There’s standard-issue velocity (think Jair Jurrjens), and then there’s college football velocity (think Craig Kimbrel). It was barely a month ago that Texas A&M began making noises about leaving the Big 12, and those noises have become all but a roaring reality. A&M has signaled its intent to leave, and the SEC has offered to provide a new home. All that’s left is for somebody to persuade Baylor — and perhaps other spurned Big 12 schools — not to sue.
The apparent threat of legal action delayed what was to be A&M’s grand announcement Wednesday, but the move figures to happen soon enough. And why would Baylor care what A&M does? Because the Aggies’ leaving could lead to Texas and Oklahoma and Oklahoma State bolting to the Pac-12, and by the time the exodus concludes the Big 12 might be reduced to three months of Baylor playing Iowa State. (Which apparently is also reserving its right to sue.)
Litigation, or the threat thereof, aside, the greater issue remains: Where does the SEC turn after it absorbs A&M?
The original thought was that the SEC could add a 14th team to offer geographical balance and call it a day. But momentum — and here we note again that momentum is a mighty wind — now suggests the SEC won’t stop at 14. The growing possibility that the Pac-12 will pick the plums from what’s left of the Big 12 could force to the SEC to go to 16 teams, or even 15.
And how, you’re asking, might a 15-team conference work? Well, there could be three five-team divisions. And how would three division winners fit into one conference title game? Only the best two would qualify. And how might the best two be determined? Good question. Conference record? Overall record? BCS rankings? Recruiting rankings?
For simplicity’s sake, an even number makes greater sense. So who might be the SEC’s 14th (or 15th and 16th) teams? Glad you asked.
Missouri: Heavy rumors link the Big 12 Tigers to the SEC, although it’s not entirely clear why. The Tigers have historically been better at basketball, and their recent run of football success might not stand the strain of the SEC West. Adding Missouri would broaden the TV base into St. Louis and Kansas City, but a countervailing theory holds that Mizzou sees itself as a better fit in the Big Ten. Chance it lands in the SEC: 50 percent.
West Virginia: Another heavily rumored name. If the intent is to stop at 14 teams, the Mountaineers would make more geographic sense than Missouri. They’d fit in the East, and they’d also serve up a slice of the Eastern Seaboard TV market. And this is a school that takes football seriously. (Witness the burning couches.) Of the teams on the SEC’s draft board, West Virginia would figure to be the easiest to convince. Chance it lands in the SEC: 65 percent.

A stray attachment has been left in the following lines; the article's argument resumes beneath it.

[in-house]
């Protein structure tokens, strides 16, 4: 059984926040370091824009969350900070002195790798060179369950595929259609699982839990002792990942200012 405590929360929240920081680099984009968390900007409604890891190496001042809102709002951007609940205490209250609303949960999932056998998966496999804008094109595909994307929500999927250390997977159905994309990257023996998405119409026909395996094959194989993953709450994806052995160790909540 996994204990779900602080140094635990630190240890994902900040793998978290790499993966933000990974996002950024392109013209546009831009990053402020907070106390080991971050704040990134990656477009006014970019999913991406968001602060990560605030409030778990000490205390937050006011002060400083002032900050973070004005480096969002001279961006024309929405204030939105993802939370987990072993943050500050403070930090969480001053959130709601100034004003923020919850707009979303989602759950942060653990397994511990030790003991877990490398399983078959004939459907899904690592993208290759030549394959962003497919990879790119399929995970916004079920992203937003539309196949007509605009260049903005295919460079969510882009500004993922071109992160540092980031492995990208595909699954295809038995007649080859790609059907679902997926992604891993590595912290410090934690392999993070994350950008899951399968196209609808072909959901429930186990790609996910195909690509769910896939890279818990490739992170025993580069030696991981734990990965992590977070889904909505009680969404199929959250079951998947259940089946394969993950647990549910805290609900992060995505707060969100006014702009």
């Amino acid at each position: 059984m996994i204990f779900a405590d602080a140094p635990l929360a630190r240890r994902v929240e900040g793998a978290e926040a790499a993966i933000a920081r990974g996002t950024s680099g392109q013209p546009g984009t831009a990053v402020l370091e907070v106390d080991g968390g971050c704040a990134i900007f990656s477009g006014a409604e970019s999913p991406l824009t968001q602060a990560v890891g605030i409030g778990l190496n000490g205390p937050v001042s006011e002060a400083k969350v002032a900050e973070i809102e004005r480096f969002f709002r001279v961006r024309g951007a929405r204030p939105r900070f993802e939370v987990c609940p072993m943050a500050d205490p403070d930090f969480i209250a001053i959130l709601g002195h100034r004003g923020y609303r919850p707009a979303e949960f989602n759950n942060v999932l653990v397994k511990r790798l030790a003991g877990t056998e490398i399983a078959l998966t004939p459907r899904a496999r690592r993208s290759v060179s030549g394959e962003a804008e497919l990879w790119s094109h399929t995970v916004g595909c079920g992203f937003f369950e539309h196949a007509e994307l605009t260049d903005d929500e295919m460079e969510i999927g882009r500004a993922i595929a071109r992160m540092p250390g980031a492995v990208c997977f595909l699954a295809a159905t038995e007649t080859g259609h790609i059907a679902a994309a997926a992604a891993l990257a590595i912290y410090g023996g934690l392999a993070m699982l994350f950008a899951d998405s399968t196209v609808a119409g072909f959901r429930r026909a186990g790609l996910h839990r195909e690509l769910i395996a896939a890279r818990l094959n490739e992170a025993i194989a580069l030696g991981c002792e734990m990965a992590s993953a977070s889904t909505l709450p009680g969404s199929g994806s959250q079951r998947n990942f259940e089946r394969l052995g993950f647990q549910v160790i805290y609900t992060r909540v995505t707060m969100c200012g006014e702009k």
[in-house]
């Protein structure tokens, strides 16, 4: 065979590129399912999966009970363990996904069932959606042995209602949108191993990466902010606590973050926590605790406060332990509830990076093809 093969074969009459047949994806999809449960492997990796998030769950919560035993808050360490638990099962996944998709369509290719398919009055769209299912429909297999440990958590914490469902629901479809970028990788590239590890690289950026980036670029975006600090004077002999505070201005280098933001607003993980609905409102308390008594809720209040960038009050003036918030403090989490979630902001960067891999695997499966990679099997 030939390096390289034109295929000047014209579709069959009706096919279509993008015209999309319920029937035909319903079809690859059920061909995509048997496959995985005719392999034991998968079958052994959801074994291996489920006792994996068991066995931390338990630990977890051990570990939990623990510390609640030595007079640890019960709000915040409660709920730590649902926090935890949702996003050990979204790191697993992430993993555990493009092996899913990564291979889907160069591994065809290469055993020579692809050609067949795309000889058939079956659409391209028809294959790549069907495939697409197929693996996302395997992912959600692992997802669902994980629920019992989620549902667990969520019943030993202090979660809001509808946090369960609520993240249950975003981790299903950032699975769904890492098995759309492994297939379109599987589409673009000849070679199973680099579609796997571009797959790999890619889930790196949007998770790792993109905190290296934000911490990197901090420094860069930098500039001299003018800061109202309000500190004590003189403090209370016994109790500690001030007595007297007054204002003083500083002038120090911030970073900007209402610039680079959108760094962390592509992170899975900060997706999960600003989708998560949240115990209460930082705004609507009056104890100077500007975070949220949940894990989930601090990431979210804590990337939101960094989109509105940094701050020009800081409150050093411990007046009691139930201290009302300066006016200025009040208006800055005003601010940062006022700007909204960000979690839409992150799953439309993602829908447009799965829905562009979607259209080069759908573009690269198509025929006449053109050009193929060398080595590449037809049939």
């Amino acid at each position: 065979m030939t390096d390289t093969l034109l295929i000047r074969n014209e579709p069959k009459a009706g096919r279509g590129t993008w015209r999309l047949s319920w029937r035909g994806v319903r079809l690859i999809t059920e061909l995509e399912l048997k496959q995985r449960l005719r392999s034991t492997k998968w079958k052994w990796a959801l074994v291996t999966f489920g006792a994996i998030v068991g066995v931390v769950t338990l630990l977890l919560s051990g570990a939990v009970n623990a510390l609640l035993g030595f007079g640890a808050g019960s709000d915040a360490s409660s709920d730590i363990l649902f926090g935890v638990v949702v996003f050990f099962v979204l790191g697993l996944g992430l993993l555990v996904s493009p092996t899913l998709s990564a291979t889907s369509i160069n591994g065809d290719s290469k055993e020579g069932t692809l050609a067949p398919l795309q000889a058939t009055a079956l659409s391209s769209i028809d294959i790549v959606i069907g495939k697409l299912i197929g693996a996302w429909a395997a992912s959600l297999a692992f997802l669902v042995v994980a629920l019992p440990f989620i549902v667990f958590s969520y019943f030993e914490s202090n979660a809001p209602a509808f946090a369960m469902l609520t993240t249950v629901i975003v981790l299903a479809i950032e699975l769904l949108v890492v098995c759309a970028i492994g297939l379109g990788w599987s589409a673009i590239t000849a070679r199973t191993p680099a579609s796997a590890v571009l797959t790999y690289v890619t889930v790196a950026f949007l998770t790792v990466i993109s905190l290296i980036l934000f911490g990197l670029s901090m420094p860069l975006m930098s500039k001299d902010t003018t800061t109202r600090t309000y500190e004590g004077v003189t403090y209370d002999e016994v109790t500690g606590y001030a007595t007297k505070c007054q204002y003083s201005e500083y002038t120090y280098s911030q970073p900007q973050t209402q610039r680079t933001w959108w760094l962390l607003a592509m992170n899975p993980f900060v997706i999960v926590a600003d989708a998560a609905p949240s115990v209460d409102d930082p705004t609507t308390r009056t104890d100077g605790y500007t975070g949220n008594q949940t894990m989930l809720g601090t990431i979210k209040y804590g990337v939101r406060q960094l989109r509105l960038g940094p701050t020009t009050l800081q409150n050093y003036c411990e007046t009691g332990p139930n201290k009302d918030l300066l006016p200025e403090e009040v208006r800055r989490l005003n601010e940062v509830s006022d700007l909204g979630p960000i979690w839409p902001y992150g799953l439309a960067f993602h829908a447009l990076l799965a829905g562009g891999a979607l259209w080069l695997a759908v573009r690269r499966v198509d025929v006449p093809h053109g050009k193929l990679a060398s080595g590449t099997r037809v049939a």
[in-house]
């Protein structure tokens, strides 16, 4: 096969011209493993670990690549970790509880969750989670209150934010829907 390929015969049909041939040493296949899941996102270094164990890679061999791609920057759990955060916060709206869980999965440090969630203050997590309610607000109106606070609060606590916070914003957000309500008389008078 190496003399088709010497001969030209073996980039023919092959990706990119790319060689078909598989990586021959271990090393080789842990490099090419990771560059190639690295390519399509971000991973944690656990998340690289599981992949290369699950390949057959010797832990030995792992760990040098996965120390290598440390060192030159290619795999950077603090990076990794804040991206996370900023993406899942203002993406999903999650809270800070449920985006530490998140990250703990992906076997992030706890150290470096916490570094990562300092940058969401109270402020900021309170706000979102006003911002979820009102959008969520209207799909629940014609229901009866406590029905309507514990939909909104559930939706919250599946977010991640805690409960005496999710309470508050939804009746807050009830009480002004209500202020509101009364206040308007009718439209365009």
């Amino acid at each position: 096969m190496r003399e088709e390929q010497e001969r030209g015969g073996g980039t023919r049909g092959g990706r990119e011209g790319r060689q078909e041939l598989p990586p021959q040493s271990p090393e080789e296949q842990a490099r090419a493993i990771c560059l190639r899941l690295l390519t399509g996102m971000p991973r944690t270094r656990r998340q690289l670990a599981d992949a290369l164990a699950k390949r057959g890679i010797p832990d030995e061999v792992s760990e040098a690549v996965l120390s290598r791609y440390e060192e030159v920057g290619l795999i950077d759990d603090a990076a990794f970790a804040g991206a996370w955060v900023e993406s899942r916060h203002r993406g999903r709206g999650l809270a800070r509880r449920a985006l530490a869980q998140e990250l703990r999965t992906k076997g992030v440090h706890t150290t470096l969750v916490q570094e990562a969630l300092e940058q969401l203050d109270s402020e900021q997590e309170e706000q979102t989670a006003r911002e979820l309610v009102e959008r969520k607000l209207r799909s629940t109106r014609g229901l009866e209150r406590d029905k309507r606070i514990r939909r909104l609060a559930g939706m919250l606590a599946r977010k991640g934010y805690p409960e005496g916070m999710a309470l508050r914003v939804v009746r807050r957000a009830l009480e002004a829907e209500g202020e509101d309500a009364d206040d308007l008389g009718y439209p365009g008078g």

Virginia Tech: An even more attractive candidate than West Virginia. The Hokies would offer penetration into the Washington, D.C., market, and they play BCS-level (meaning SEC-level) football. Still unclear is whether Virginia Tech, which lobbied hard to get into the ACC alongside Virginia only eight years ago, would split so soon. Chance it lands in the SEC: 37.5 percent.
Oklahoma: The Sooners are the greatest prize out there, but they’re believed to looking first toward the Pac-12. Then again, the SEC did approach Oklahoma last summer, and the Sooners are nothing if not pragmatic. The school’s inclination to trample on tradition — coach Bob Stoops has said super-conferences are the way of the future and that if the annual Texas-OU game gets lost for the sake of progress, so be it — could lead it southward. Chance it lands in the SEC: 30 percent.
North Carolina/N.C. State/Maryland: Any one of these would offer something approximating Virginia Tech, except that all have deeper roots in the ACC and none is as good at football. It’s hard to imagine the Tar Heels leaving the conference they and Duke control, basketball-wise; it’s less hard to picture Maryland and State wanting to get away from Carolina and Duke. Chance of landing in the SEC: 30 percent for Maryland; 20 percent for N.C. State; 5 percent for Carolina.
Georgia Tech, Florida State, Miami, Clemson, Louisville: Any of these might be welcome under ordinary circumstances, but it’s believed the SEC won’t add teams in states where it has already has a foothold. That said, desperate times could call for desperate measures. Two months ago, would anyone have thought Texas A&M would be SEC-bound in September 2011? Chance of landing in the SEC: 10 percent for Florida State, Clemson and Louisville; 5 percent for Georgia Tech and Miami.
And there’s your scorecard, folks — as of today. A week from now, Boise State might well have emerged as the hottest name on the SEC’s wish list. Although, owing to recent events, the school in Athens might file suit to bar the Broncos.
By Mark Bradley